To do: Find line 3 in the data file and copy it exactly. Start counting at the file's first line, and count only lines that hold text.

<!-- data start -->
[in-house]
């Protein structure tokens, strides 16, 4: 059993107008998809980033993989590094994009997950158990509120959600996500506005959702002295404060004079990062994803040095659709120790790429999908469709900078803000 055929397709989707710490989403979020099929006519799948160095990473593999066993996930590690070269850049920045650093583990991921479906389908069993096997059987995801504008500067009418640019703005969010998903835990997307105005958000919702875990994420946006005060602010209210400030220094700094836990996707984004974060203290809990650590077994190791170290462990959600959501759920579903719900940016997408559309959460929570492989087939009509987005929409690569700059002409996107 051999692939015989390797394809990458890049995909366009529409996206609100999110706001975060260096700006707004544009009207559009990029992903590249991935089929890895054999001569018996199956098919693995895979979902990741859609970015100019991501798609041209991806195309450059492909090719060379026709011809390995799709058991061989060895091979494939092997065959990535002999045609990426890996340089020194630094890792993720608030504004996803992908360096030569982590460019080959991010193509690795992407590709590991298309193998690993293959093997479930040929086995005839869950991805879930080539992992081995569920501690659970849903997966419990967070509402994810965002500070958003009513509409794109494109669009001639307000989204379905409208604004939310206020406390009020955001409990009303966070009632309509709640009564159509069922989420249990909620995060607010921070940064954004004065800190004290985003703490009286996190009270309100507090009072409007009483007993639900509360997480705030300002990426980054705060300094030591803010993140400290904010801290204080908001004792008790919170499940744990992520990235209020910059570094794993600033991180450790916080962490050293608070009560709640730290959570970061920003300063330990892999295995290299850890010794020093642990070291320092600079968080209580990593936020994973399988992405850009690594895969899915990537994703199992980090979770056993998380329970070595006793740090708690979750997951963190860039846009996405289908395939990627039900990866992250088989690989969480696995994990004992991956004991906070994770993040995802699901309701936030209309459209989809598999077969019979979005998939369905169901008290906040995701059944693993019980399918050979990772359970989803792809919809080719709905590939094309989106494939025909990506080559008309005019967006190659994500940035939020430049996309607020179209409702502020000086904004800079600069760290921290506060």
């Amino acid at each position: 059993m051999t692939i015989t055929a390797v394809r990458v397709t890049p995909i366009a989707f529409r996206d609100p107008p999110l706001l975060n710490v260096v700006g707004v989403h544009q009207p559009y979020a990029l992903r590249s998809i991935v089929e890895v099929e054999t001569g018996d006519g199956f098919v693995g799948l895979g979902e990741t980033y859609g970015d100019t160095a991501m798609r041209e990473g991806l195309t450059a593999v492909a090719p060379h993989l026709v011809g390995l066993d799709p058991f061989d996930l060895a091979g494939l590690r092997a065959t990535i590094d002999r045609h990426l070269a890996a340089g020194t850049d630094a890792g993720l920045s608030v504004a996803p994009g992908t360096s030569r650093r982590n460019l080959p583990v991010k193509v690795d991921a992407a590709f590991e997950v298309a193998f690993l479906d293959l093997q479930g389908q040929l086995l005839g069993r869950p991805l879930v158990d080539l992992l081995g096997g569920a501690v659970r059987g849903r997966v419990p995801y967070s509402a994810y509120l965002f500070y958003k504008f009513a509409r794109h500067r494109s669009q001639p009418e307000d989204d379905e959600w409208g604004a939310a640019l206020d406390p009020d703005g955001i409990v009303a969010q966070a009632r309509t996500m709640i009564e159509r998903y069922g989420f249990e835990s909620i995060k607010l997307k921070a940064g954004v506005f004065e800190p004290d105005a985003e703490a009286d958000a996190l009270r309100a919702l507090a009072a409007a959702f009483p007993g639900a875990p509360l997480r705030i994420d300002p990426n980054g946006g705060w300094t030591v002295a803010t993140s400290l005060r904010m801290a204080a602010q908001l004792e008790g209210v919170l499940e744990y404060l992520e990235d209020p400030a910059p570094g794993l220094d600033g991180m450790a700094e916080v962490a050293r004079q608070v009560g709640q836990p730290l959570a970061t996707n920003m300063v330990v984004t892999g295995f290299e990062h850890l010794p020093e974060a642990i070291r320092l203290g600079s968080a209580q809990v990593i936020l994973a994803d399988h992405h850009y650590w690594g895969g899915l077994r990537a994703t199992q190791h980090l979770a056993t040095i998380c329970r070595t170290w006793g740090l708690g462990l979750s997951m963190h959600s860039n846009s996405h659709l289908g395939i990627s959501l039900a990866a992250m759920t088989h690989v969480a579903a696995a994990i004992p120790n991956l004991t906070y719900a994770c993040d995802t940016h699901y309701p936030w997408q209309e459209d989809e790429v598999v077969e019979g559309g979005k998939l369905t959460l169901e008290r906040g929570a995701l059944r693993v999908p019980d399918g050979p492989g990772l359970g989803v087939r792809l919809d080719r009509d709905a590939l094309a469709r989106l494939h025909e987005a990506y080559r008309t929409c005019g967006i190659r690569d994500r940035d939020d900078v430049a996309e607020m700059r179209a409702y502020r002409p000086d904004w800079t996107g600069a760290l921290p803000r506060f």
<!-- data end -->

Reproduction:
């Amino acid at each position: 059993m051999t692939i015989t055929a390797v394809r990458v397709t890049p995909i366009a989707f529409r996206d609100p107008p999110l706001l975060n710490v260096v700006g707004v989403h544009q009207p559009y979020a990029l992903r590249s998809i991935v089929e890895v099929e054999t001569g018996d006519g199956f098919v693995g799948l895979g979902e990741t980033y859609g970015d100019t160095a991501m798609r041209e990473g991806l195309t450059a593999v492909a090719p060379h993989l026709v011809g390995l066993d799709p058991f061989d996930l060895a091979g494939l590690r092997a065959t990535i590094d002999r045609h990426l070269a890996a340089g020194t850049d630094a890792g993720l920045s608030v504004a996803p994009g992908t360096s030569r650093r982590n460019l080959p583990v991010k193509v690795d991921a992407a590709f590991e997950v298309a193998f690993l479906d293959l093997q479930g389908q040929l086995l005839g069993r869950p991805l879930v158990d080539l992992l081995g096997g569920a501690v659970r059987g849903r997966v419990p995801y967070s509402a994810y509120l965002f500070y958003k504008f009513a509409r794109h500067r494109s669009q001639p009418e307000d989204d379905e959600w409208g604004a939310a640019l206020d406390p009020d703005g955001i409990v009303a969010q966070a009632r309509t996500m709640i009564e159509r998903y069922g989420f249990e835990s909620i995060k607010l997307k921070a940064g954004v506005f004065e800190p004290d105005a985003e703490a009286d958000a996190l009270r309100a919702l507090a009072a409007a959702f009483p007993g639900a875990p509360l997480r705030i994420d300002p990426n980054g946006g705060w300094t030591v002295a803010t993140s400290l005060r904010m801290a204080a602010q908001l004792e008790g209210v919170l499940e744990y404060l992520e990235d209020p400030a910059p570094g794993l220094d600033g991180m450790a700094e916080v962490a050293r004079q608070v009560g709640q836990p730290l959570a970061t996707n920003m300063v330990v984004t892999g295995f290299e990062h850890l010794p020093e974060a642990i070291r320092l203290g600079s968080a209580q809990v990593i936020l994973a994803d399988h992405h850009y650590w690594g895969g899915l077994r990537a994703t199992q190791h980090l979770a056993t040095i998380c329970r070595t170290w006793g740090l708690g462990l979750s997951m963190h959600s860039n846009s996405h659709l289908g395939i990627s959501l039900a990866a992250m759920t088989h690989v969480a579903a696995a994990i004992p120790n991956l004991t906070y719900a994770c993040d995802t940016h699901y309701p936030w997408q209309e459209d989809e790429v598999v077969e019979g559309g979005k998939l369905t959460l169901e008290r906040g929570a995701l059944r693993v999908p019980d399918g050979p492989g990772l359970g989803v087939r792809l919809d080719r009509d709905a590939l094309a469709r989106l494939h025909e987005a990506y080559r008309t929409c005019g967006i190659r690569d994500r940035d939020d900078v430049a996309e607020m700059r179209a409702y502020r002409p000086d904004w800079t996107g600069a760290l921290p803000r506060f």